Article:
In Saturn 3, Harvey Keitel has a staring match with a robot, inspects a dog’s genitalia, and gets assaulted by a naked Kirk Douglas. And yet, incredibly, he considered it the lowest point in his career. He hated this movie so much that when the director asked Keitel back to record a few more lines — not an unusual request — he flat-out refused. So they hired Leopold Mozart himself, Roy Dotrice, to dub over him.
Everyone was miserable during shooting. Star Wars and A Clockwork Orange production designer John Barry would have directed, but after a disastrous run on the set — Barry and Douglas did not get along — Barry’s friend Stanley Donen took over. Donen has said he didn’t intend to take over, but the neophyte director significant offense and quit his own project, taking a spot on The Empire Strikes Back. Barry couldn’t finish that, either, but for a different reason. He contracted meningitis, collapsed on the job, and died.
With Barry’s unexpectedly definitive departure, most of the science fiction skills disappeared as well. Replacement director Donen was the celebrated director of such classics as Singin’ in the Rain and Damn Yankees, so he was over- or under-qualified for this film, depending on your point of view. Kirk Douglas’s sci-fi bonafide was 1954’s 20,000 Leagues Under the Sea. Farrah Fawcett had a minor role in Logan’s Run. Screenwriter Martin Amis had by this time written three successful novels, none of them science fiction. But the experience here would prove very useful. His fifth novel, Money, is about a film production that feels very familiar.
The movie begins with the elaborate launch of a futuristic moon lander. Although it has only one pilot and a few cases of supplies, the departure requires a full fascistic parade of heavily armed, faceless storm-troopers. None of whom bother to check the pilot’s identity. The mentally unstable Benson (Keitel) has spaced the official crewman to take over the mission himself.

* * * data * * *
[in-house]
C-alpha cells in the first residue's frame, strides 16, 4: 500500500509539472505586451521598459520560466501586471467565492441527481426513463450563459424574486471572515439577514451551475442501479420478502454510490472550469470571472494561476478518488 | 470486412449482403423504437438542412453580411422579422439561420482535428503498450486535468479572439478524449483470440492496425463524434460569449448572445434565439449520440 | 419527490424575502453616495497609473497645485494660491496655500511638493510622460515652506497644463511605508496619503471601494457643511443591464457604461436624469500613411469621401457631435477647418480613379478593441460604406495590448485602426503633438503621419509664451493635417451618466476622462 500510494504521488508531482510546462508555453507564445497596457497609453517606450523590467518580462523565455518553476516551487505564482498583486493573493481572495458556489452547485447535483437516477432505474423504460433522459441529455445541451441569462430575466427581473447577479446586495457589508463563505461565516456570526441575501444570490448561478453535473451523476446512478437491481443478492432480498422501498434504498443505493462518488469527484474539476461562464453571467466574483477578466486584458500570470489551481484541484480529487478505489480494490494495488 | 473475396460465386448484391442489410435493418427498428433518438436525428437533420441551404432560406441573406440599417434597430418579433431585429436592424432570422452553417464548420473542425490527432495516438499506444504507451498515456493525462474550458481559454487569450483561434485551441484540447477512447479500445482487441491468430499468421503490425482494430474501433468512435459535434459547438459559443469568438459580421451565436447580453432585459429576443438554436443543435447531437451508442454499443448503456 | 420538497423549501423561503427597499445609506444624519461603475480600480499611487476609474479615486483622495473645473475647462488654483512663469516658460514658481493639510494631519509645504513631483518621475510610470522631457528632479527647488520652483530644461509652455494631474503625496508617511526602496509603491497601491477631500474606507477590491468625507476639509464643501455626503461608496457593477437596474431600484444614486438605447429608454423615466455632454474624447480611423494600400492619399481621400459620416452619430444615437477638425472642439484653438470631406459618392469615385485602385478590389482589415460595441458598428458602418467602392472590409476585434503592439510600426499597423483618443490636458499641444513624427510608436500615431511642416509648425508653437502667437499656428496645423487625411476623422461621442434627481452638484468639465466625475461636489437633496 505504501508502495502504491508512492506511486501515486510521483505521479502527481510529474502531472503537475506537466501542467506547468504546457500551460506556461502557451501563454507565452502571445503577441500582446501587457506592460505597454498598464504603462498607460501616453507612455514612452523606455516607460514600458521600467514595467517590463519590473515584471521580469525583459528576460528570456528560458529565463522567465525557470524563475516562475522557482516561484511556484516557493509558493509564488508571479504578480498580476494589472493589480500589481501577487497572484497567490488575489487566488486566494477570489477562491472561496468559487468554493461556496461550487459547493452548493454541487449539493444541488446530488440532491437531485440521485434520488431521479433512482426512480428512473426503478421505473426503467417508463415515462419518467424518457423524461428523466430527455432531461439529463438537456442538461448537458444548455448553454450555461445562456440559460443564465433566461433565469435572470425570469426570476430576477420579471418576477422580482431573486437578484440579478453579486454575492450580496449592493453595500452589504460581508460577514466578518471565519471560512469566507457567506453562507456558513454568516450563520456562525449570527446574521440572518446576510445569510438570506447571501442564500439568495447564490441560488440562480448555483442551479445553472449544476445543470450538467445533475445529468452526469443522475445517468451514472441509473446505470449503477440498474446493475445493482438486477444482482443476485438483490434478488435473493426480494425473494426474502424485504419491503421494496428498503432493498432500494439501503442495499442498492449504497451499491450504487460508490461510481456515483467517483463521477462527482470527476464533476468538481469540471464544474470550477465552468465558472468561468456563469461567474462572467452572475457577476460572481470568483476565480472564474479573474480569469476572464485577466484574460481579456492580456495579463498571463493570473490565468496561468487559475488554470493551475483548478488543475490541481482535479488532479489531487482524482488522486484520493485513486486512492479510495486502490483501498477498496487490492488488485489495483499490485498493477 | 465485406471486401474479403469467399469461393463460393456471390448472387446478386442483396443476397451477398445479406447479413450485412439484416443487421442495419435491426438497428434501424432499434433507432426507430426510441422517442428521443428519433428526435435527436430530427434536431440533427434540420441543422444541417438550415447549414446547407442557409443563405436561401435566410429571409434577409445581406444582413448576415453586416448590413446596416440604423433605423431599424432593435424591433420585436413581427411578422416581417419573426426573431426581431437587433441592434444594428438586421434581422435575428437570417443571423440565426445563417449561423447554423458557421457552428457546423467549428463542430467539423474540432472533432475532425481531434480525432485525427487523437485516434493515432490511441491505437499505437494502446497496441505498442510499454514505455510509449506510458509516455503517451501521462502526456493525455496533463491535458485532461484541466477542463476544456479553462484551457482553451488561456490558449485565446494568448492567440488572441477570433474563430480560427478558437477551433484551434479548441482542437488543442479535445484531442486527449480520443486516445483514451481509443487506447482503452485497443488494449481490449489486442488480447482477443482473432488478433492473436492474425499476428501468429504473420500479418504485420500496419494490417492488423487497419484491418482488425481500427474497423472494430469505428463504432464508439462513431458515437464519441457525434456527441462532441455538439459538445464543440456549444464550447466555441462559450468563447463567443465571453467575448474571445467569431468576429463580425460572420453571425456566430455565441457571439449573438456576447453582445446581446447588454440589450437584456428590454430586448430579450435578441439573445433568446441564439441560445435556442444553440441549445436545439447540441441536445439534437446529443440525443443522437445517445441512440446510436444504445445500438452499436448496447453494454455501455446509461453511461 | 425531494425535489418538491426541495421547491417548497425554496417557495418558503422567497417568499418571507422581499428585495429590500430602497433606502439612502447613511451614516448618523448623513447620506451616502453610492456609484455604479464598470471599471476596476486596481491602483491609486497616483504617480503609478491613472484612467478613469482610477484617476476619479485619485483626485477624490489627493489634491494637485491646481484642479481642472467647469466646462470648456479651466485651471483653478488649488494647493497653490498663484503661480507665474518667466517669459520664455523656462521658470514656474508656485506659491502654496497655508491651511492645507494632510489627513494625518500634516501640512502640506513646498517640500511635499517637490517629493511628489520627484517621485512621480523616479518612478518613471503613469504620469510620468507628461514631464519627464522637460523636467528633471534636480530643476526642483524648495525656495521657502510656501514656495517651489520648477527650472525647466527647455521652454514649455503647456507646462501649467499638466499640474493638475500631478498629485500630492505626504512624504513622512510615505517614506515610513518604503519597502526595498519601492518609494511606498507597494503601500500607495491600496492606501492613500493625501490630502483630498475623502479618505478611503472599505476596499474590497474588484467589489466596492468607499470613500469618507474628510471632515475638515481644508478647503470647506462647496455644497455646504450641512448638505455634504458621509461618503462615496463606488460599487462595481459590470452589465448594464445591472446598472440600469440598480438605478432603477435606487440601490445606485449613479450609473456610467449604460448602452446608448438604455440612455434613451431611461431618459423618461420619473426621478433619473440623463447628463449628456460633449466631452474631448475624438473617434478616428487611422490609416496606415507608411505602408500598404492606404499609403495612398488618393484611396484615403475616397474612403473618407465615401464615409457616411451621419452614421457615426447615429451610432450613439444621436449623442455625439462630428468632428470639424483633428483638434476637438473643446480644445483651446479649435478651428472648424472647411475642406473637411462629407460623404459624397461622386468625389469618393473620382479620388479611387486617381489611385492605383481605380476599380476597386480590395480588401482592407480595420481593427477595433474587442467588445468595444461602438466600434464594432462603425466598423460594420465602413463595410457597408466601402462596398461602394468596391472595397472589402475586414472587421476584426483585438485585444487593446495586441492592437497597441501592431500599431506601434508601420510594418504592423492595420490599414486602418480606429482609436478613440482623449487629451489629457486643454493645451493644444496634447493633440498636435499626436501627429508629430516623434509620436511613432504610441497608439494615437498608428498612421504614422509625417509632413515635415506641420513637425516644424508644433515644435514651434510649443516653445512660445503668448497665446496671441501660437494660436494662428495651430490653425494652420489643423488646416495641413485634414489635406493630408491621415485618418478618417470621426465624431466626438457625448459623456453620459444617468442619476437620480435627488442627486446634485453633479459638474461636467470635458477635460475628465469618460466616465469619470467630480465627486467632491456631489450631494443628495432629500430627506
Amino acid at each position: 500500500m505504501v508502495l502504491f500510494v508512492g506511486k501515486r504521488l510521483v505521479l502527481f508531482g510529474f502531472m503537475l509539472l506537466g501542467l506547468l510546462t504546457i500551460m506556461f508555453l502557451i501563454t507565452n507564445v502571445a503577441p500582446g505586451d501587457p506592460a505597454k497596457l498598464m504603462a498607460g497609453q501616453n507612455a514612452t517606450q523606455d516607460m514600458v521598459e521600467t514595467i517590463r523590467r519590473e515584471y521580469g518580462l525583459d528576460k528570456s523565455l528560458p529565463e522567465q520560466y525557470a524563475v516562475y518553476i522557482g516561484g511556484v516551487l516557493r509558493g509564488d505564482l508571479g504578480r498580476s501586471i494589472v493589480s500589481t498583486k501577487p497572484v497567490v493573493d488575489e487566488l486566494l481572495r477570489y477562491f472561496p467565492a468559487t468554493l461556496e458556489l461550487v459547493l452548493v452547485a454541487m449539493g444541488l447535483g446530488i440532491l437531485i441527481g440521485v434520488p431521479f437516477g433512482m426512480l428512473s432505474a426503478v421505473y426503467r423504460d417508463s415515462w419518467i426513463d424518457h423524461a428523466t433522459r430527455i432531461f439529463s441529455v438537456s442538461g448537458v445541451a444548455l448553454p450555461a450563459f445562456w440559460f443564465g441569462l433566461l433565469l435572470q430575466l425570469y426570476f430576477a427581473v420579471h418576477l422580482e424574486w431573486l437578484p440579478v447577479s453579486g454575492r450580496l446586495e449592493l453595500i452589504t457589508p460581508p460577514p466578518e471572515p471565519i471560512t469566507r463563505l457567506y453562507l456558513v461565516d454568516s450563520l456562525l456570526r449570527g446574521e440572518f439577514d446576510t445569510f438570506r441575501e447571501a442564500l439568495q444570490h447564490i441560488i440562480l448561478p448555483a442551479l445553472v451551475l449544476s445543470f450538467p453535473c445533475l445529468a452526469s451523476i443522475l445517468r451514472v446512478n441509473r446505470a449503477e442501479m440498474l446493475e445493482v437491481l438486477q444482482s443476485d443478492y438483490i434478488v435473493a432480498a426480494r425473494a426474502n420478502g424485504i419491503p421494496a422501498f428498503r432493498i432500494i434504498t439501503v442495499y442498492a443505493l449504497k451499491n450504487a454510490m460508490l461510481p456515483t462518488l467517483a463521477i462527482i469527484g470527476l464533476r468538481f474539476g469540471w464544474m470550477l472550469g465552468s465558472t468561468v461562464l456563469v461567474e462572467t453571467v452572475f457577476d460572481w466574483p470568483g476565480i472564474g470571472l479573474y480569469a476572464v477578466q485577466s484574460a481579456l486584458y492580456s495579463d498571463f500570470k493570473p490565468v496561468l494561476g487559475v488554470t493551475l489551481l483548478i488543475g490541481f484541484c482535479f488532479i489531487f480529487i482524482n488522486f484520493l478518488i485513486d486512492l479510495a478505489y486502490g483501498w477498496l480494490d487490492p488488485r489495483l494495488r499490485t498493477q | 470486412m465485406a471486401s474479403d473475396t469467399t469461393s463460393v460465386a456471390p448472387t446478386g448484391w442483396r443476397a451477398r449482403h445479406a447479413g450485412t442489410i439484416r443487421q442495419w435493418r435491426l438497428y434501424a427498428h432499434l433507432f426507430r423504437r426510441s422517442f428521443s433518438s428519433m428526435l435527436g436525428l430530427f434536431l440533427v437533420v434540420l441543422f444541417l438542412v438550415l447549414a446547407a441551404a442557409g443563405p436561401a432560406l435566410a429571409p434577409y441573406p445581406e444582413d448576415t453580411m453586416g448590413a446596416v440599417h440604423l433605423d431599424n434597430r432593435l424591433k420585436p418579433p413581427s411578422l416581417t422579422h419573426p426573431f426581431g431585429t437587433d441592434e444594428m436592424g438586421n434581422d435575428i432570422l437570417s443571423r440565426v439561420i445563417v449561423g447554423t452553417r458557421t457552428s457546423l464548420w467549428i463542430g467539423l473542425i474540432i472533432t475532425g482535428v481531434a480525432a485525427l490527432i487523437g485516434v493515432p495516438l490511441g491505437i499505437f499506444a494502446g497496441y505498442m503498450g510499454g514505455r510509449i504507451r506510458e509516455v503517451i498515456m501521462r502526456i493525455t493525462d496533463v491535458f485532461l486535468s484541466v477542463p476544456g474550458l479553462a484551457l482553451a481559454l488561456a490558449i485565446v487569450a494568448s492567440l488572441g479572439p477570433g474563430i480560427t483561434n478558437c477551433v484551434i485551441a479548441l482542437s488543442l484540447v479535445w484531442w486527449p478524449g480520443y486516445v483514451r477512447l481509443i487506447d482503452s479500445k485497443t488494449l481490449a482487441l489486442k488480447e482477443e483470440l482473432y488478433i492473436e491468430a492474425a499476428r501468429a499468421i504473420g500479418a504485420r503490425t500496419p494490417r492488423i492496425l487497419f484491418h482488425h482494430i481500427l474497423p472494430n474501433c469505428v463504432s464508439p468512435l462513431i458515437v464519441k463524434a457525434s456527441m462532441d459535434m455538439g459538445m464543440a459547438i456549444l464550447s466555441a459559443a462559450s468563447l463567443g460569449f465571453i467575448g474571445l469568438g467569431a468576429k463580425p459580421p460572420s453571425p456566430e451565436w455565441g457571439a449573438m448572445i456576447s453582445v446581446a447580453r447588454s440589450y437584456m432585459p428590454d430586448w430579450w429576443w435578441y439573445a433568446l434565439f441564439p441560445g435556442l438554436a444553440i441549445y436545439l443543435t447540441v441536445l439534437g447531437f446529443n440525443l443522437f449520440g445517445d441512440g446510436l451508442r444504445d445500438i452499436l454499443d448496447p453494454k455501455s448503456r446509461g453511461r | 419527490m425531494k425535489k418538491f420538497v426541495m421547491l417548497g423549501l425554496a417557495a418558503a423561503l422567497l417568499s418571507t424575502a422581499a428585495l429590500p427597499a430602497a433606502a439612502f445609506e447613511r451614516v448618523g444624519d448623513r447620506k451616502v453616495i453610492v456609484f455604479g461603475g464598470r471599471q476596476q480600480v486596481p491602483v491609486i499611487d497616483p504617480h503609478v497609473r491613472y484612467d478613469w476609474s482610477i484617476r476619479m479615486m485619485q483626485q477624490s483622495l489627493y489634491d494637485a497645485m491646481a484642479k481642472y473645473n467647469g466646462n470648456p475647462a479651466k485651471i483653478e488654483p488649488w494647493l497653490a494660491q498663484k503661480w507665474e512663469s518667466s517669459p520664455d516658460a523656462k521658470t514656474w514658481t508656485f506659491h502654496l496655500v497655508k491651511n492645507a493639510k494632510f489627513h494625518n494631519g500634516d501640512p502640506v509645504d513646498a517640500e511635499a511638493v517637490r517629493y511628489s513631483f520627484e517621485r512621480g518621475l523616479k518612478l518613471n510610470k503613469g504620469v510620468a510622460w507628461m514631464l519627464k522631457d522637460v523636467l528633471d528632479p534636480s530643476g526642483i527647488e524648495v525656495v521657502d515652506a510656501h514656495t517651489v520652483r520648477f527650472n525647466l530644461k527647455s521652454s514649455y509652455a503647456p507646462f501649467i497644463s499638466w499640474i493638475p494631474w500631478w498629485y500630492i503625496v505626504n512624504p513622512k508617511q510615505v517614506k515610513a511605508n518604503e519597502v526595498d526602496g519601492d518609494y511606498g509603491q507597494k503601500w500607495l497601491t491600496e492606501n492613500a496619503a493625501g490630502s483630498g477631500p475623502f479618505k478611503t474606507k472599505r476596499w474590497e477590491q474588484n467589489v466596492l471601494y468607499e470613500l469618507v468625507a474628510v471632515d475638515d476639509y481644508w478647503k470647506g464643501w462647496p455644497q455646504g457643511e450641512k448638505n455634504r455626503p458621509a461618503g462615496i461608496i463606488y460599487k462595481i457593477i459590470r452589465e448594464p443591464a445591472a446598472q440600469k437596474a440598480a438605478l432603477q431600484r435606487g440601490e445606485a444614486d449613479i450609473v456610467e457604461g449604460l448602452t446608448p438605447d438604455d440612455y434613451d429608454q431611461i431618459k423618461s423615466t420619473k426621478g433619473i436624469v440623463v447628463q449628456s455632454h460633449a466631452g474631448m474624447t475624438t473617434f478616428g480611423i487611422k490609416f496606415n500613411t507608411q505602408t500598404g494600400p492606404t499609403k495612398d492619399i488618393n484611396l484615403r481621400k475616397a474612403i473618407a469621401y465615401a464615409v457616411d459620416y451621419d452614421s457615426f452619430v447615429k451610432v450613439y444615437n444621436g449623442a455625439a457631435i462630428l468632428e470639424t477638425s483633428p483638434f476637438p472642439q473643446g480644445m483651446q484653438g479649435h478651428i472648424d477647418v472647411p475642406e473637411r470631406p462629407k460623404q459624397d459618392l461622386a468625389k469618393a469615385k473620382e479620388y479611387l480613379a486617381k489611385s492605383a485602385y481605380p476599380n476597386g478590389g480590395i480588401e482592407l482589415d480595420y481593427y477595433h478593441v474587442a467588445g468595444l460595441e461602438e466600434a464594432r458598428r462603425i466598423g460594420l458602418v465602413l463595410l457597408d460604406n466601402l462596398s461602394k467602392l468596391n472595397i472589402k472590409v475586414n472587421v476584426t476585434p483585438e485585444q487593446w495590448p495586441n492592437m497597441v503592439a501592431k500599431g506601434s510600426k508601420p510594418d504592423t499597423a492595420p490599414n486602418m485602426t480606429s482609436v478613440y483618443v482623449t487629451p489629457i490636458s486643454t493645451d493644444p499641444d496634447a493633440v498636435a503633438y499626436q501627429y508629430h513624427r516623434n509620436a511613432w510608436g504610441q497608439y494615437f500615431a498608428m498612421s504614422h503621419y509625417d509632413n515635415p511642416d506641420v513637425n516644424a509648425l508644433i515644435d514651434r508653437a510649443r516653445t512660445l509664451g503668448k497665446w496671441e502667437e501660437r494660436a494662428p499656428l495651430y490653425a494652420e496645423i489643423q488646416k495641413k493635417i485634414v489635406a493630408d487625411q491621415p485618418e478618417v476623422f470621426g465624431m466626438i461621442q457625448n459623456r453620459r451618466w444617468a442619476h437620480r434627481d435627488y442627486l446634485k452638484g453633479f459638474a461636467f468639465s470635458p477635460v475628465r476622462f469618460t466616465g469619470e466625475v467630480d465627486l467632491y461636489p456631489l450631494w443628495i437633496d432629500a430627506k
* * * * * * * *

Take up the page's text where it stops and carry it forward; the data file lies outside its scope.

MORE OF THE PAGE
Benson lands on one of Saturn’s moons, a science outpost staffed by Alex (Fawcett), Adam (Douglas), and Sally (a dog). He huffs about how lazy they are, explaining he’s there to get their lifesaving research back on track with the help of his giant robot.
Before he gets started, though, Benson propositions the only woman for thousands of miles in the most artless way possible. “You have a nice body,” he says. “Can I use it?”
“I’m with the Major,” she says.
“For his personal consumption only?” he whines. In a movie that gets everything else wrong, Amis nails the smug incel attitude perfectly. To program his monster robot, nine feet of awesome topped by a Micro Machines head, Benson jack his own brain directly into the system. This copies knowledge and skills, but it also transfers the self-entitled, creeper personality along with it. Upon activation, the robot kills the dog and sexually harasses Alex. Adam responds by taking off his shirt and flexing his muscles as much as possible.
No one calls for help because the base is in a month-long radio eclipse. In a space-faring civilization with multiple craft in orbit, this makes no sense. But whatever. Saturn 3 cannot withstand any serious thought, and once you start down that road with this one, there’s no end in sight. Why, if Adam and Alex’s research is vital to the survival of humanity, are they two people isolated on a moon? Is it likely a technological society with plenty of spacecraft tolerate their most important facility being out of contact for months at a time? How can you murder a pilot and have nobody notice he’s missing? Why would you create an absolute unit of a robot to do science? Why would you turn the directorial reigns of sci-fi over to someone more skilled with musicals? Isn’t the relationship between Alex and Adam kinda shady, too?
As science-fiction it is pandering and patronizing. The world-building is non-existent. Given little to do, Douglas resorts to continually posing like a Greek statue. Fawcett is only asked to act naïve and look pretty, which she does. And, of course, the dog dies.
But the sets are quite nice.
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